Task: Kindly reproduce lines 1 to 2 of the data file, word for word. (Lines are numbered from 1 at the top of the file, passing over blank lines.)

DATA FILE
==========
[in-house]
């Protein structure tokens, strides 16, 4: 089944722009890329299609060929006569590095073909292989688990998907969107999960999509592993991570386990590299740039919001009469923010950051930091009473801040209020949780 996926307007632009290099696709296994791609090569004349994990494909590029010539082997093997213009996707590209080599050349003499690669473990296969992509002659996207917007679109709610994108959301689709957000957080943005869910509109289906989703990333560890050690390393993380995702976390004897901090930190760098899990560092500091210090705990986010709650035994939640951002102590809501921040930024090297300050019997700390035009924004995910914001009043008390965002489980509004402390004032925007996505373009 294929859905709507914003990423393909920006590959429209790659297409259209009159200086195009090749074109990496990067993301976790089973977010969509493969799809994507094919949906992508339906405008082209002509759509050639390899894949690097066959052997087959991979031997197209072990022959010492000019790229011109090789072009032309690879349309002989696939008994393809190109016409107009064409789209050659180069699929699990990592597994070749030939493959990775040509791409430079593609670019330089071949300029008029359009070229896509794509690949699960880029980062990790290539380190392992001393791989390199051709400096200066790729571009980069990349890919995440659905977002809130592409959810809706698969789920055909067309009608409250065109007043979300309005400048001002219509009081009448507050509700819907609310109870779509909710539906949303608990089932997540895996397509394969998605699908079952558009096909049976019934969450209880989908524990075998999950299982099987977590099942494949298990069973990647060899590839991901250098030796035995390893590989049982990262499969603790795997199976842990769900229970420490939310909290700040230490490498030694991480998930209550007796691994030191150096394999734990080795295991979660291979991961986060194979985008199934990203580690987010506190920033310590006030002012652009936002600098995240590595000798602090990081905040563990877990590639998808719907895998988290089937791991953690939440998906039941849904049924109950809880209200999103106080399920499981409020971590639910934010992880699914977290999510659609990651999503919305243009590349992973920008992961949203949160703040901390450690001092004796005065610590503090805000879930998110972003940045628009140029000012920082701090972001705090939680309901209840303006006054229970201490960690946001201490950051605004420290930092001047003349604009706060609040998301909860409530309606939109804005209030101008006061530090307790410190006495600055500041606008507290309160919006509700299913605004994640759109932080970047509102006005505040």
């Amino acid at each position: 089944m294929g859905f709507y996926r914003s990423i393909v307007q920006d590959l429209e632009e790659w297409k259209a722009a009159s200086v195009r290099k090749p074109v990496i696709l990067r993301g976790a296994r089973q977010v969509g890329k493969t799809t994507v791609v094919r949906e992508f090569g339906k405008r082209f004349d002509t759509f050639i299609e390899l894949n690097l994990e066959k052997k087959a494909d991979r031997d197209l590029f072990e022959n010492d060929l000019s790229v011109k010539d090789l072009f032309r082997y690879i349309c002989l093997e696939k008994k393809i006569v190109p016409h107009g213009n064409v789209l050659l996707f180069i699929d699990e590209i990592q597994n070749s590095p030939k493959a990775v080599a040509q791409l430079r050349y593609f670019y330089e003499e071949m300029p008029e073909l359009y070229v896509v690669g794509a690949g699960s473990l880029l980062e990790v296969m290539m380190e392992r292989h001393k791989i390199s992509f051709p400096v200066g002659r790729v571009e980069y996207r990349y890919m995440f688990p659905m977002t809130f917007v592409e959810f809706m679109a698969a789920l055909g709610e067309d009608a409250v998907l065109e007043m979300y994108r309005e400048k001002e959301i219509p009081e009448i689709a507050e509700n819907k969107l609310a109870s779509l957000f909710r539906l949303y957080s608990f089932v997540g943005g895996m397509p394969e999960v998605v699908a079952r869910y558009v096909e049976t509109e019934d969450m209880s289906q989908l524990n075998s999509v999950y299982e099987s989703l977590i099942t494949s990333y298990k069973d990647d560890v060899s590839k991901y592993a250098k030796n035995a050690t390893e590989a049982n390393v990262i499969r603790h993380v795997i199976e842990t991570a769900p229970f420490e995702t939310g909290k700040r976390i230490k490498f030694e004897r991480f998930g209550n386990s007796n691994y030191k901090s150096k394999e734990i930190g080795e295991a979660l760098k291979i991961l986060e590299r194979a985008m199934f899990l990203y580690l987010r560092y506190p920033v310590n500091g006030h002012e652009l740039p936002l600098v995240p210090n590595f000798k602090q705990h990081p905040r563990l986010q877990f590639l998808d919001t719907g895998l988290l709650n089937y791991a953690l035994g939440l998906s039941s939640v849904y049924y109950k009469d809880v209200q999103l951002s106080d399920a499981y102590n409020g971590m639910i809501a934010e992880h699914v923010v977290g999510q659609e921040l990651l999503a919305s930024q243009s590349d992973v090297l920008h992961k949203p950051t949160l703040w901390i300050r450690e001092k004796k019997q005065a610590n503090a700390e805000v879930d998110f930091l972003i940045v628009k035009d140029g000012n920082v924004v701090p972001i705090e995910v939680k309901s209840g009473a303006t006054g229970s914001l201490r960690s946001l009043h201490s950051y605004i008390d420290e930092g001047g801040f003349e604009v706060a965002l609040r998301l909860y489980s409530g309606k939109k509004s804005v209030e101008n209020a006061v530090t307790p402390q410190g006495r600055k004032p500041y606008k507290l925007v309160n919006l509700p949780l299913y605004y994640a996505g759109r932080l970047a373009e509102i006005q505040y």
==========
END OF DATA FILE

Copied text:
[in-house]
């Protein structure tokens, strides 16, 4: 089944722009890329299609060929006569590095073909292989688990998907969107999960999509592993991570386990590299740039919001009469923010950051930091009473801040209020949780 996926307007632009290099696709296994791609090569004349994990494909590029010539082997093997213009996707590209080599050349003499690669473990296969992509002659996207917007679109709610994108959301689709957000957080943005869910509109289906989703990333560890050690390393993380995702976390004897901090930190760098899990560092500091210090705990986010709650035994939640951002102590809501921040930024090297300050019997700390035009924004995910914001009043008390965002489980509004402390004032925007996505373009 294929859905709507914003990423393909920006590959429209790659297409259209009159200086195009090749074109990496990067993301976790089973977010969509493969799809994507094919949906992508339906405008082209002509759509050639390899894949690097066959052997087959991979031997197209072990022959010492000019790229011109090789072009032309690879349309002989696939008994393809190109016409107009064409789209050659180069699929699990990592597994070749030939493959990775040509791409430079593609670019330089071949300029008029359009070229896509794509690949699960880029980062990790290539380190392992001393791989390199051709400096200066790729571009980069990349890919995440659905977002809130592409959810809706698969789920055909067309009608409250065109007043979300309005400048001002219509009081009448507050509700819907609310109870779509909710539906949303608990089932997540895996397509394969998605699908079952558009096909049976019934969450209880989908524990075998999950299982099987977590099942494949298990069973990647060899590839991901250098030796035995390893590989049982990262499969603790795997199976842990769900229970420490939310909290700040230490490498030694991480998930209550007796691994030191150096394999734990080795295991979660291979991961986060194979985008199934990203580690987010506190920033310590006030002012652009936002600098995240590595000798602090990081905040563990877990590639998808719907895998988290089937791991953690939440998906039941849904049924109950809880209200999103106080399920499981409020971590639910934010992880699914977290999510659609990651999503919305243009590349992973920008992961949203949160703040901390450690001092004796005065610590503090805000879930998110972003940045628009140029000012920082701090972001705090939680309901209840303006006054229970201490960690946001201490950051605004420290930092001047003349604009706060609040998301909860409530309606939109804005209030101008006061530090307790410190006495600055500041606008507290309160919006509700299913605004994640759109932080970047509102006005505040």